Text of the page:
The RATPAC (Randomised Assessment of Treatment using Panel Assay of Cardiac markers) trial: a randomised controlled trial of point-of-care cardiac markers in the emergency department

S Goodacre, M Bradburn, P Fitzgerald, E Cross, P Collinson, A Gray, A S Hall
Health Technology Assessment: HTA 2011, 15 (23): iii-xi, 1-102

OBJECTIVES: To evaluate the clinical effectiveness and cost-effectiveness of using a point-of-care cardiac marker panel in patients presenting to the emergency department (ED) with suspected but not proven acute myocardial infarction (AMI).

DESIGN: Multicentre pragmatic open randomised controlled trial and economic evaluation.

SETTING: Six acute hospital EDs in the UK.

PARTICIPANTS: Adults presenting to hospital with chest pain due to suspected but not proven myocardial infarction, and no other potentially serious alternative pathology or comorbidity.

INTERVENTIONS: Participants were allocated using an online randomisation system to receive either (1) diagnostic assessment using the point-of-care biochemical marker panel or (2) conventional diagnostic assessment without the panel. All tests and treatments other than the panel were provided at the discretion of the clinician.

MAIN OUTCOME MEASURES: The primary outcome was the proportion of patients successfully discharged home after ED assessment, defined as patients who had (1) either left the hospital or were awaiting transport home with a discharge decision having been made at 4 hours after initial presentation and (2) suffered no major adverse event (as defined below) during the following 3 months. Secondary outcomes included length of initial hospital stay and total inpatient days over 3 months, and major adverse events (death, non-fatal AMI, life-threatening arrhythmia, emergency revascularisation or hospitalisation for myocardial ischaemia). Economic analysis estimated mean costs and quality-adjusted life-years (QALYs), and then estimated the probability of cost-effectiveness assuming willingness to pay of £20,000 per QALY gained.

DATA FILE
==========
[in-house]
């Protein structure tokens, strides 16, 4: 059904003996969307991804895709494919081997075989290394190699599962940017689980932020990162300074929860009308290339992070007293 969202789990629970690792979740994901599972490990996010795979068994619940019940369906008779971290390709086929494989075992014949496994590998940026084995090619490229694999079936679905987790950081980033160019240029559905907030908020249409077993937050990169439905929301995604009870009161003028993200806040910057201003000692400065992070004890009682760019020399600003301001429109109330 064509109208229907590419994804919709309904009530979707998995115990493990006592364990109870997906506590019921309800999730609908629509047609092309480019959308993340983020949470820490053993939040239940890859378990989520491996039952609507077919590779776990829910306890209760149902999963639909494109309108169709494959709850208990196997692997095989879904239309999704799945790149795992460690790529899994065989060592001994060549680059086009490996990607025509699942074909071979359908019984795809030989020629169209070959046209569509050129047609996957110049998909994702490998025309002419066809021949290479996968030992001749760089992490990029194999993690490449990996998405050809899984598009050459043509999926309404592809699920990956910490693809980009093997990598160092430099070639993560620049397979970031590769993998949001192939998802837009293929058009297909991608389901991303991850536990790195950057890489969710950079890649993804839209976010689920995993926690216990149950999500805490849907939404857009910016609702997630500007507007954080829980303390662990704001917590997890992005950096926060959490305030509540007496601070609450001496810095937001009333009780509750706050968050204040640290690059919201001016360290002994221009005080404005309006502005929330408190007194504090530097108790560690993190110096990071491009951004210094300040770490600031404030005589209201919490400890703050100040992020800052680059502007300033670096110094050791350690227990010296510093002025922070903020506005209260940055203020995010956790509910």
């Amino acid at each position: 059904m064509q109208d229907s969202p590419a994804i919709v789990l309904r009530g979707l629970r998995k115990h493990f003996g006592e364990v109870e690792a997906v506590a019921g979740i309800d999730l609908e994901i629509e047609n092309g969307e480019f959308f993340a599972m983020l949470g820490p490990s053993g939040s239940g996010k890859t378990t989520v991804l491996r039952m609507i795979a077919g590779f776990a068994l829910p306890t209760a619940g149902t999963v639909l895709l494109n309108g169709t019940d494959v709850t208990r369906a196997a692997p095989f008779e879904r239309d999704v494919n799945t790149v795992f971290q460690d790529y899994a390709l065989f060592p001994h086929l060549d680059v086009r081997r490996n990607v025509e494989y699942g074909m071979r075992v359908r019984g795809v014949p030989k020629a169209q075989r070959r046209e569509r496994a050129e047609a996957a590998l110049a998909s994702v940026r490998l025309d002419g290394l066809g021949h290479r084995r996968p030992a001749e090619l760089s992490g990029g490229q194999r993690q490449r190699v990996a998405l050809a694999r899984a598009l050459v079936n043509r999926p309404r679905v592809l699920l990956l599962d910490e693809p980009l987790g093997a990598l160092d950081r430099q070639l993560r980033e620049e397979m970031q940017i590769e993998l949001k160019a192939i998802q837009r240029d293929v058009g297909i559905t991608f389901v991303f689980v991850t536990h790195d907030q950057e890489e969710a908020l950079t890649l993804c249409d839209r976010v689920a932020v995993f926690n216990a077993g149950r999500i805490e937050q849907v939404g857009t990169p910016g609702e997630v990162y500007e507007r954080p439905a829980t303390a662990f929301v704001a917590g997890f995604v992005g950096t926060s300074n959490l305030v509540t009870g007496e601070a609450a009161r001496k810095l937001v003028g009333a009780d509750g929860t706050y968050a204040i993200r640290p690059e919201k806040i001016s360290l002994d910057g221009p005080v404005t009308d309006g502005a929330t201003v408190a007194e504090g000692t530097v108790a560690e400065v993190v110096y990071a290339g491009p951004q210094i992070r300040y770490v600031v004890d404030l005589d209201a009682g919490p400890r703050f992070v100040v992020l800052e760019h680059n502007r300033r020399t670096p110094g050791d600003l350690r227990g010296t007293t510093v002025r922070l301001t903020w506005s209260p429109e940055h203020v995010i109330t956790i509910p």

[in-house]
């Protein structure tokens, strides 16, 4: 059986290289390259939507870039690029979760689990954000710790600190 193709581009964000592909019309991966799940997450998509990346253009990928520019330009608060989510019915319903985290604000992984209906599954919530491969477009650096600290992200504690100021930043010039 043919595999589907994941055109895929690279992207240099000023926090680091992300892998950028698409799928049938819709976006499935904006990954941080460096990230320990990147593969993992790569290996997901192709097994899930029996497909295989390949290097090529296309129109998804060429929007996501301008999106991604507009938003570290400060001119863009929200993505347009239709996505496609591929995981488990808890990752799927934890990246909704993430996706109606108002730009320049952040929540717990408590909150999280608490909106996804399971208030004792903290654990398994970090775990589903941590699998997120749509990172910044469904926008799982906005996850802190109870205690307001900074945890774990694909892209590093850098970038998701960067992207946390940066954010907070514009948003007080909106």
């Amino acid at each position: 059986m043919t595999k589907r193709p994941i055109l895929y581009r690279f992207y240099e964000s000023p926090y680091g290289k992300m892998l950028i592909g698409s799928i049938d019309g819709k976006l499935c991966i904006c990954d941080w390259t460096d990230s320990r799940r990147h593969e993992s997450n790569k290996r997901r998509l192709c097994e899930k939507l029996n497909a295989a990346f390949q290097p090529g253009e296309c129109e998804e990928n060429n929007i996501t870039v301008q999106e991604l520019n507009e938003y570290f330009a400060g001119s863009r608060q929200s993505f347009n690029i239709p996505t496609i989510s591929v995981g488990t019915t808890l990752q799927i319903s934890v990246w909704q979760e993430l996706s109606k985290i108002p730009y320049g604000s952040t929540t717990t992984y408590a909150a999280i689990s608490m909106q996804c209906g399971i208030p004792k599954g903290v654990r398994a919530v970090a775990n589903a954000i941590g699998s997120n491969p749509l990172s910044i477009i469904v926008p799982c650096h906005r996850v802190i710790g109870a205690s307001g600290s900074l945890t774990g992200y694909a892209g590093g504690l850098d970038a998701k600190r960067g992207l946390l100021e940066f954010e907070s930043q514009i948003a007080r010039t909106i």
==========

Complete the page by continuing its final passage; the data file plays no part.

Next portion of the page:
RESULTS: We randomised 1132 participants to point of care and 1131 to standard care, and analysed 1125 and 1118, respectively [mean age 54.5 years, 1307/2243 (58%) male and 269/2243 (12%) with known coronary heart disease (CHD)]. In the point-of-care group 358/1125 (32%) were successfully discharged compared with 146/1118 (13%) in the standard-care group [odds ratio (OR) adjusted for age, gender and history of CHD 3.81; 95% confidence interval (CI) 3.01 to 4.82, p < 0.001]. Mean length of the initial hospital stay was 29.6 hours versus 31.8 hours (mean difference = 2.1 hours; 95% CI -3.7 to 8.0 hours, p = 0.462), while median length of initial hospital stay was 8.8 hours versus 14.2 hours (p < 0.001). More patients in the point-of-care group had no inpatient days recorded during follow-up (54% vs 40%, p < 0.001), but mean inpatient days did not differ between the two groups (1.8 vs 1.7, p = 0.815). More patients in the point-of-care group were managed on coronary care [50/1125 (4%) vs 31/1118 (3%), p = 0.041]. There were 36 (3%) patients with major adverse events in the point-of-care group and 26 (2%) in the standard-care group (adjusted OR 1.31; 95% CI 0.78 to 2.20, p = 0.313). Mean costs per patient were £1217 with point-of-care versus £1006 with standard care (p = 0.056), while mean QALYs were 0.158 versus 0.161 (p = 0.250). The probability of standard care being dominant (i.e. cheaper and more effective) was 0.888.

CONCLUSIONS: Point-of-care testing increases the proportion of patients successfully discharged home and reduces the median (but not mean) length of hospital stay. It is more expensive than standard care and unlikely to be considered cost-effective.

TRIAL REGISTRATION: Current Controlled Trials ISRCTN37823923.

FUNDING: This project was funded by the NIHR Health Technology Assessment programme and will be published in full in Health Technology Assessment; Vol. 15, No. 23. See the HTA programme website for further project information.

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